From July 7-13, 2011, the General Lew Wallace Study and Museum hosted some terrific events to commemorate the sesquicentennial of the American Civil War.
Director of Special Initiatives, Division for Historic Preservation and Archaeology, Indiana Department of Natural Resources, spoke to a packed Carriage House about the history of the Underground Railroad in Indiana. The audience response was such that the Museum is making plans to bring Regan-Dinius back for a second engagement!
On July 8, Joan Flinspach, CEO of Presenting the Past and former President of The Lincoln Museum in Fort Wayne, illuminated the life and accomplishments of acclaimed Civil War photographer Mathew Brady for guests inside the Study. The fascinating question-and-answer section afterward lasted almost until the sun went down!
The 7th Annual Lew Wallace Youth Academy completed its week of new experiences on July 9 with a visit to the Civil War Encampment, which was held on the Museum grounds on the weekend of July 9-10. Academy students learned about Civil War-era surgery, embalming, armaments, and much more.
Throughout the weekend, visitors from throughout the Midwest met with living history interpreters from the Mid-States Living History Association to learn about the trials and triumphs of camp life during the tumultuous years of the Civil War. Guests got to see a working telegraph, infantry drills and sharpshooter demonstrations, ladies' teas, camp music and seminars on saving history with the Curator of Social History at the Indiana State Museum, among many other things.
On July 13, guests were treated to an inside look into the private life of controversial First Lady Mary Lincoln during the lecture "Mary’s Legacy According to Her Son Robert Lincoln" by Donna McCreary, an award-winning living history presenter, educator and historian.
Civil War Week 2011 was an enormous success, and the General Lew Wallace Study and Museum staff would like to thank all of our partners for helping make it happen!
Saturday, July 16, 2011
Saturday, July 9, 2011
Saturday, July 2, 2011
CRAWFORDSVILLE, IN, July 2, 2011— The General Lew Wallace Study & Museum is commemorating the sesquicentennial of the American Civil War with a lecture series and live encampment that will dynamically illustrate the hardships and triumphs of that era.
Three free, in-depth lectures on some of the Civil War’s most compelling subjects will be held at the Museum beginning this week. On Thursday, July 7 at 7:00 p.m., the Museum will be hosting Jeannie R. Regan-Dinius from the Indiana Department of Natural Resources as she discusses the Underground Railroad in
Indiana, including its history in . The following evening, July 8 at 7:00 p.m., Joan Flinspach of Presenting the Past will talk about famed Civil War Photographer Matthew Brady. On Wednesday, July 13 at 7:00 p.m., living history presenter Donna McCreary will illustrate the life of one of the nation’s most controversial First Ladies in “Mary’s Legacy According to Her Son Robert Lincoln.” These lectures are free but space is limited; call the Museum at 765-362-5769 or email email@example.com to reserve a seat. Montgomery County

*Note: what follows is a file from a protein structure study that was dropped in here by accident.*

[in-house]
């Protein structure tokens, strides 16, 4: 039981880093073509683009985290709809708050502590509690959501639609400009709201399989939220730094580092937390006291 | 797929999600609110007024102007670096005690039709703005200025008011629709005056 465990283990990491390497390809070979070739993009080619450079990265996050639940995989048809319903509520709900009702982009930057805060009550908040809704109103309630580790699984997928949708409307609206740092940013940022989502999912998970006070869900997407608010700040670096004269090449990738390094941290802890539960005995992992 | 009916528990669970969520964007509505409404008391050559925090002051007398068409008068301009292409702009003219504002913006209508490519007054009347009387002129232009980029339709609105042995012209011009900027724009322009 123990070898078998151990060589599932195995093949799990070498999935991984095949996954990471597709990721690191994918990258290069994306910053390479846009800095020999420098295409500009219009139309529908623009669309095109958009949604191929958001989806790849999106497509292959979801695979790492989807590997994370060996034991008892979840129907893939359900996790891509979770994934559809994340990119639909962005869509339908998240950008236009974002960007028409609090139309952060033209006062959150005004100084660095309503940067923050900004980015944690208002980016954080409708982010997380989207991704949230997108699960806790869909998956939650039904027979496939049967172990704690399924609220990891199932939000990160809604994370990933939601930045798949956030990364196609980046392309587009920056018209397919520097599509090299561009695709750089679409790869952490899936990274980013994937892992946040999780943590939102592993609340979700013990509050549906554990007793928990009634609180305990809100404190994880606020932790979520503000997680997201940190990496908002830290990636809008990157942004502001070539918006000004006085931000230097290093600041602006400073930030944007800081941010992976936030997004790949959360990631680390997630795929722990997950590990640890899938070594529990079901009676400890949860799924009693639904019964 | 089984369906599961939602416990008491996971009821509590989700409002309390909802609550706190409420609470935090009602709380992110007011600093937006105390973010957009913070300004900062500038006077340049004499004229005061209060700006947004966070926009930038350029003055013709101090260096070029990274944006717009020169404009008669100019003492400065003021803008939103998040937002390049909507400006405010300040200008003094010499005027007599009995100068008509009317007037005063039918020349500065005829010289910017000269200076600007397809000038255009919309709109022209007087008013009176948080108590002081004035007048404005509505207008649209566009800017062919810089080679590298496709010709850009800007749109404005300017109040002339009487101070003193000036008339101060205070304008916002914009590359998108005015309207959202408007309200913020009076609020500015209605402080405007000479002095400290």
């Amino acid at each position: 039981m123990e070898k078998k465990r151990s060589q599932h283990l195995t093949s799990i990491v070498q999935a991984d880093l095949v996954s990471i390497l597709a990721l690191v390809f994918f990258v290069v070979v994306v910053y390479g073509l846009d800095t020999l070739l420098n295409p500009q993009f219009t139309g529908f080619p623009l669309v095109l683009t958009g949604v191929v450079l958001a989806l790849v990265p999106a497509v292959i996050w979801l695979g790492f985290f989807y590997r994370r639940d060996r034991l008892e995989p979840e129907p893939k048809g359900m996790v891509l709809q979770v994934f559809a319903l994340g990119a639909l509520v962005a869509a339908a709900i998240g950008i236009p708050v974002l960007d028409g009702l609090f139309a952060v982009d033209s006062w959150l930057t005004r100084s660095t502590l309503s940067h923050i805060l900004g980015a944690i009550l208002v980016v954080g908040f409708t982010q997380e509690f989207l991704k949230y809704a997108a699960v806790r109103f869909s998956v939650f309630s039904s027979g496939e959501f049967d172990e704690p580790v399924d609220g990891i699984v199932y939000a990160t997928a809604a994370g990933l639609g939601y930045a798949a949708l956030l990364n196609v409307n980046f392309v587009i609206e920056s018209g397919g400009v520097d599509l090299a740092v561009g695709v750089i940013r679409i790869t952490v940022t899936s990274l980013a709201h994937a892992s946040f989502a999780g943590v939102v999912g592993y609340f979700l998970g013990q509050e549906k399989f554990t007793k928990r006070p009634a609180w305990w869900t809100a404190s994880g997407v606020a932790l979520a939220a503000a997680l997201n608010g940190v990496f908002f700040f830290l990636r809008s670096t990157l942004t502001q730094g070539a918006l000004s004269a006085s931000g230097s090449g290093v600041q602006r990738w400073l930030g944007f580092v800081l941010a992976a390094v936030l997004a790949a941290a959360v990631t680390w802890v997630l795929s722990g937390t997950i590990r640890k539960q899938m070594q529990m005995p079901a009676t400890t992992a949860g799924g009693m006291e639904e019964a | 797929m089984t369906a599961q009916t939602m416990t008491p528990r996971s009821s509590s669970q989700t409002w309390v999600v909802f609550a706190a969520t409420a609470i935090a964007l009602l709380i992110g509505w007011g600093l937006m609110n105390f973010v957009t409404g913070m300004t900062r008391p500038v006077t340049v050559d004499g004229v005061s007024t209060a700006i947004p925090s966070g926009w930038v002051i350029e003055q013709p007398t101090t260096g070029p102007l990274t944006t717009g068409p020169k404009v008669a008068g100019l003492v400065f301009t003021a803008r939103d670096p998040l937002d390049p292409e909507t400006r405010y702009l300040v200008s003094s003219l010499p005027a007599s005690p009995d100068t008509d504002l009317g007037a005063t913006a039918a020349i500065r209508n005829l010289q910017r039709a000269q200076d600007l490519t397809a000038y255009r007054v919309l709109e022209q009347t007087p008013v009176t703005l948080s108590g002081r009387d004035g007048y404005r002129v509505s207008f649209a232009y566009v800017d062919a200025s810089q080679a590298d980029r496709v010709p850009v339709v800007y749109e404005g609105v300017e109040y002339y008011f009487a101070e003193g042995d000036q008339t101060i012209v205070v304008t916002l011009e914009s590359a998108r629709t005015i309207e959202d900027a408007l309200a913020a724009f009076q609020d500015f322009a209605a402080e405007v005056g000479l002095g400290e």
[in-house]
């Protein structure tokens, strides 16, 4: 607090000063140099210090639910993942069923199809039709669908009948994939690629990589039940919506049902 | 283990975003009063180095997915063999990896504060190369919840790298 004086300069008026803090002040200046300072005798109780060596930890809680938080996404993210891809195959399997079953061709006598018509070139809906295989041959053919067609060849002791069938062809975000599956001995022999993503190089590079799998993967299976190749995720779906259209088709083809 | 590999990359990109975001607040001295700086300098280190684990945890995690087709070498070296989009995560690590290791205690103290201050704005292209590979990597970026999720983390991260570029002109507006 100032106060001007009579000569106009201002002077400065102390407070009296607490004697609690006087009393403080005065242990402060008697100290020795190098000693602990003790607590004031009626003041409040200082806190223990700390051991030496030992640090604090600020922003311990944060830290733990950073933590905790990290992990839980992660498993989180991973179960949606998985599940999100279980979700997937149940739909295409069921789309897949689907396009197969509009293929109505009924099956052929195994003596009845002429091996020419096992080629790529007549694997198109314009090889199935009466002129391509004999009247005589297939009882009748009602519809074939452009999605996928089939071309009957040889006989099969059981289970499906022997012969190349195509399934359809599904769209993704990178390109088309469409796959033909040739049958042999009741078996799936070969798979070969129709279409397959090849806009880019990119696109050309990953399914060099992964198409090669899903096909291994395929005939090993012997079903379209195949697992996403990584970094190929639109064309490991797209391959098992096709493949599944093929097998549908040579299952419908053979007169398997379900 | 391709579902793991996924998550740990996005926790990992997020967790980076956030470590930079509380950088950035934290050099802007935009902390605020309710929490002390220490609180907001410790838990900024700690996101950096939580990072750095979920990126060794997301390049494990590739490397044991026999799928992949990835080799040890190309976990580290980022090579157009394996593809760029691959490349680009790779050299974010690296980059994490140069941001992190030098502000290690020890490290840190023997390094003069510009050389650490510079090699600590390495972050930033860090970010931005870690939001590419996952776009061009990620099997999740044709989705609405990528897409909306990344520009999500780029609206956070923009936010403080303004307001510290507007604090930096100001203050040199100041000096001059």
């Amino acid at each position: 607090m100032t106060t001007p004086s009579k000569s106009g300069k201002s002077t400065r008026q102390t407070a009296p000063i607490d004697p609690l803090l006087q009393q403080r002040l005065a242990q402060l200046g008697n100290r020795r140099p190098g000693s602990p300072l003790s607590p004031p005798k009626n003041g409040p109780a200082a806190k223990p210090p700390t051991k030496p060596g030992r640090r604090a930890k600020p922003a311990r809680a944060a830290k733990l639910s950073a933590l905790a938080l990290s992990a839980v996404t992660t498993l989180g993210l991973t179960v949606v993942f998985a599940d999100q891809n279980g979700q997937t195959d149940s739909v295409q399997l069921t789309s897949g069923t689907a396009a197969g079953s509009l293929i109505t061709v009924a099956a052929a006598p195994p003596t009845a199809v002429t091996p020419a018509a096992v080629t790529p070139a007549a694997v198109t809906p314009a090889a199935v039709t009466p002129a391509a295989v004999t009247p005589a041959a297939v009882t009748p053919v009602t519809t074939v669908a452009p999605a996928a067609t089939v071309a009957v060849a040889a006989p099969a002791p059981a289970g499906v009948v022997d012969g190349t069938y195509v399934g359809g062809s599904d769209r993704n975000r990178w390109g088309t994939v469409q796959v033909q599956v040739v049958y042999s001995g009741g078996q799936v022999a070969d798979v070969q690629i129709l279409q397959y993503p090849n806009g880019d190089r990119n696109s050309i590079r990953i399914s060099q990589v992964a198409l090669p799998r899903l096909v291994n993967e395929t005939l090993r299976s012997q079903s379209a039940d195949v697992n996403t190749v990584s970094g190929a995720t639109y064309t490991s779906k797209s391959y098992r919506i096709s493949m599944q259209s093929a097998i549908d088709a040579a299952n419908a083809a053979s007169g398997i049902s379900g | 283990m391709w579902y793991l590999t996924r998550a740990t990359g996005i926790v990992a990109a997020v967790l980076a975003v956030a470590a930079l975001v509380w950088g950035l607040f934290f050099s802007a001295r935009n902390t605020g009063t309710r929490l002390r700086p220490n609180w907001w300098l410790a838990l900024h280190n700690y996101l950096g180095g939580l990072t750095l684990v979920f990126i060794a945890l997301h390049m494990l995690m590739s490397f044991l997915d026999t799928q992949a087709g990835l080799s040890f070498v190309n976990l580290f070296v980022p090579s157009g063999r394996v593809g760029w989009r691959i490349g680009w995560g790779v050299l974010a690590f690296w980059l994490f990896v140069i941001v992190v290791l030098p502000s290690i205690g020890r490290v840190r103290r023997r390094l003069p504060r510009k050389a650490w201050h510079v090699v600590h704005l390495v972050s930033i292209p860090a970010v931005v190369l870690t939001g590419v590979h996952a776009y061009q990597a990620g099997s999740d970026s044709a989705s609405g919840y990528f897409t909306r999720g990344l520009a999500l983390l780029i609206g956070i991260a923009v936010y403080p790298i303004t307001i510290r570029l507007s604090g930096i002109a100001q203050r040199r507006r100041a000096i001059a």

The scent of campfires and the sounds of Stephen Foster songs will fill the air once again at the General Lew Wallace Study and Museum for its annual Civil War Encampment weekend, July 9 and 10. The Museum’s partnership with the Mid States Living History Association, Inc. allows visitors a rare chance to dig deeper into the experience of life as one of General Wallace’s rank-and-file soldiers.
Mid States, an Indianapolis-based group comprised of living history interpreters from throughout the
Midwest, will present several activities on the Museum grounds over the course of the weekend that offer a greater insight into life as a Civil War soldier or civilian. In addition to live demonstrations of camp cooking, construction, medical care, music, telegraphy and artillery training, visitors will have the chance to interact with both General Lew Wallace and the Governor of Indiana during that critical time, Oliver Morton.
“Our Encampment weekends are always popular,” said Associate Director
Amanda Wesselmann. “It’s an immersive experience that lets visitors really appreciate what General Wallace and his soldiers had to endure during the Civil War, much more so than they could just by reading a book or sitting in history class.”
The live activities include “School of the Piece,” an instructional training exercise for cannoneers that demonstrates the degree of textbook and practical training required to function on the field of battle. Visitors will also be invited to participate in infantry training drills using toy “Woodfield” (wooden) rifles. Demonstrations in Civil War-era medical care, camp construction and cooking will also be held throughout the weekend. New this year will be a sharp-shooter display and a ladies’ tea.
Visitors are invited to experience the live drama of the Civil War on Saturday, July 9 from 1:00 – 7:00 p.m. and Sunday, July 10 from 1:00 – 5:00 p.m. at the General Lew Wallace Study and Museum in Crawfordsville. For further information, contact the Museum at 765-362-5769 or email firstname.lastname@example.org.